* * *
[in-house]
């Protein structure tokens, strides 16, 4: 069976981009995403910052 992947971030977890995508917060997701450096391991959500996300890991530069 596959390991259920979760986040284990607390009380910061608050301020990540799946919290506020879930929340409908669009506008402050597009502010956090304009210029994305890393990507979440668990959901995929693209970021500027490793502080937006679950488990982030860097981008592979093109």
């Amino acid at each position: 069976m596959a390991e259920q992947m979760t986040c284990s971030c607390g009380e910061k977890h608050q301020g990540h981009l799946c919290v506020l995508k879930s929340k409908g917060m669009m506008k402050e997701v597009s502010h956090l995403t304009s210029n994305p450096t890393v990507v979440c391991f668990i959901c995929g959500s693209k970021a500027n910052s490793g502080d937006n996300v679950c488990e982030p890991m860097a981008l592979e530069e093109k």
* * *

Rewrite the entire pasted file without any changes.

[in-house]
């Protein structure tokens, strides 16, 4: 069976981009995403910052 992947971030977890995508917060997701450096391991959500996300890991530069 596959390991259920979760986040284990607390009380910061608050301020990540799946919290506020879930929340409908669009506008402050597009502010956090304009210029994305890393990507979440668990959901995929693209970021500027490793502080937006679950488990982030860097981008592979093109």
């Amino acid at each position: 069976m596959a390991e259920q992947m979760t986040c284990s971030c607390g009380e910061k977890h608050q301020g990540h981009l799946c919290v506020l995508k879930s929340k409908g917060m669009m506008k402050e997701v597009s502010h956090l995403t304009s210029n994305p450096t890393v990507v979440c391991f668990i959901c995929g959500s693209k970021a500027n910052s490793g502080d937006n996300v679950c488990e982030p890991m860097a981008l592979e530069e093109k």